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Old 12-15-2018, 09:07 AM   #1
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Cheap LED's a fire hazard?

So most of the lights on our boat have been replaced with LED bulbs and we've also added several complete LED fixtures. The anchor light bayonet bulb and running lights festoon bulbs were replaced with higher-end Lunasea LED's. I added a couple of Innovative light bars over the seating in the salon for reading & the overhead light in the head was replaced with a Lunasea touch-dimming fixture. They've all been flawless and cool to the touch like I assumed LED's are supposed to be. Here's where my decision to replace the other non-critical lights with cheap Chinese Ebay lights has me wondering if I didn't just throw the money overboard or worse yet, put us in jeopardy. I bought a bundle of bar lights for the engine room & area under the cockpit & haven't noticed that they get super hot & am very happy with the output, So far. The additional reading lights in the salon use the MR11 LED bulbs and do get kind of warm but not hot enough to concern me. The bad ones are the 1156 bulb replacement LED's. I had them on in the stateroom the other day & noticed smoke coming from both of them. I thought something might've splashed on them but when I removed the bulbs, several of the individual LES's had gotten so hot that they self destructed. There's no telling what would've happened had I left the lights on & I wasn't there.
Anyway, my point is I think it wise to spend the extra $$ on quality lights and leave the cheap stuff alone.
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Old 12-15-2018, 09:32 AM   #2
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Right on Shawn. Besides, the total cost of ownership almost always tilts in favor of quality LEDs that have constant current technology and built for boats or boat-like environments.
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Old 12-15-2018, 05:20 PM   #3
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First off, doubt you will buy any LEDs for your boat that aren't made in China. I have had a problem before with an electronic device (automatic bilge pump) starting a fire from the electronic circuitry. That was partly my fault (the fire) as I had to large a fuse in the circuit. The correct fuse would have likely blown before the circuit was hot enough long enough to start the fire.

Lesson learned!

When converting 55 fixtures to LEDs on my trawler, I made sure to adjust the fuse size or breaker appropriately (not always easy!). As an example, the engine room lights were incandescent screw in 12 VDC bulbs. The breaker for the engine room lights was 40 amps. After doubling the amount of fixtures and converting them to LED, I measured the amp draw with a VOM. The new draw was 4 amps, so I changed the breaker to 5 amps. Some areas of the boat have a breaker in the panel that feeds a sub panel which uses automotive blade style fuses. I checked each circuit with the VOM and adjusted the fuse to a safer value. Some circuits have only a small fraction of an amp draw. Was able to find an online source for 1 amp blade fuses (as common as hen's teeth). In a few places I had to add blade fuse holders as the panel breakers only go down to 5 amps.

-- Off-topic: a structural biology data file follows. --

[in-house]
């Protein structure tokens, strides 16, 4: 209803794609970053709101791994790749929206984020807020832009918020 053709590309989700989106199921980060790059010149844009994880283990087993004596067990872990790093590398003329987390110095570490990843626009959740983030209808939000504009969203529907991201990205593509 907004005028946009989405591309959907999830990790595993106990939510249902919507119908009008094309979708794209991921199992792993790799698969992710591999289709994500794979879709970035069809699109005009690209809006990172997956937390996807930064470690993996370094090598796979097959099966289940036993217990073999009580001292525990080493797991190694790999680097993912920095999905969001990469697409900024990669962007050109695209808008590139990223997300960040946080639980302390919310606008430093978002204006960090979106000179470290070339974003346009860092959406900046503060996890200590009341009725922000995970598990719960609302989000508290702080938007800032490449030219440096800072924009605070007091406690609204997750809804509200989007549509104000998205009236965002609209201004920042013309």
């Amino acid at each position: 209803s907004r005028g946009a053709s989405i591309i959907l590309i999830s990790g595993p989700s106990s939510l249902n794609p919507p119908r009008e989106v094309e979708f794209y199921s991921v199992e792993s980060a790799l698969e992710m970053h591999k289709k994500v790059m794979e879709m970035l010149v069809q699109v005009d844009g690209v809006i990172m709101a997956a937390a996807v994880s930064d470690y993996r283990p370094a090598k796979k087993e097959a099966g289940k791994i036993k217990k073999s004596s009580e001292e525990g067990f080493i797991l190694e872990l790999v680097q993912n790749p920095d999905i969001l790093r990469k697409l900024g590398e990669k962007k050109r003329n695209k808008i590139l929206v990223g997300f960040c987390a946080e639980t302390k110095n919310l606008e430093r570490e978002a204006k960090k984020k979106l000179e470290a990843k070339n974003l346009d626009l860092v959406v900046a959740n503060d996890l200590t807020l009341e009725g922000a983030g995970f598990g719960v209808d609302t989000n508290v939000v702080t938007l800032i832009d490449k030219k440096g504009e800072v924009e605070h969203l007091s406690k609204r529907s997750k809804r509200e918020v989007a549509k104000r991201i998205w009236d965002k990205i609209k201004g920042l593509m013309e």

If you have any questions or need to source 1 amp blade fuses, just ask.

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Old 12-15-2018, 05:51 PM   #4
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When I installed the radar mast on our Camano I put a stern light on the base of the mast. It used the 1156 style bulb. A year later I replaced the bulb with an LED from a name brand company. A few days later I noticed it wasn't working and I found the LED had gotten real hot and melted part of it. I took it back and was given a new one. After installing this one I watched the light and had my wife turn it on. It immediately caught fire. I checked the voltage at the light and it was fine. I went back to a regular bulb after that and didn't have any more problems. Most of the lights on our Mainship have been replaced with LEDs, but they are all voltage regulated and can handle anything from 8 to 30 volts. No problems so far.
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Old 12-15-2018, 06:52 PM   #5
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I recently had a newly installed LED go up in smoke after about 3 minutes.
The package said 12 - 17 volts.
The bulb base was marked 7 volts.
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Old 12-15-2018, 06:55 PM   #6
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All very helpful info. Thanks guys.
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Old 12-15-2018, 07:35 PM   #7
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Quote:
First off, doubt you will buy any LEDs for your boat that aren't made in China.
Where it is made is secondary or less to how it is designed and engineered. Apple products are made in China, for example, to name one.
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Old 12-16-2018, 06:31 AM   #8
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An ongoing question is the legality of using an LED in an approve navigation light.
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Old 12-16-2018, 06:35 AM   #9
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An ongoing question is the legality of using an LED in an approve navigation light.
Not really.For example...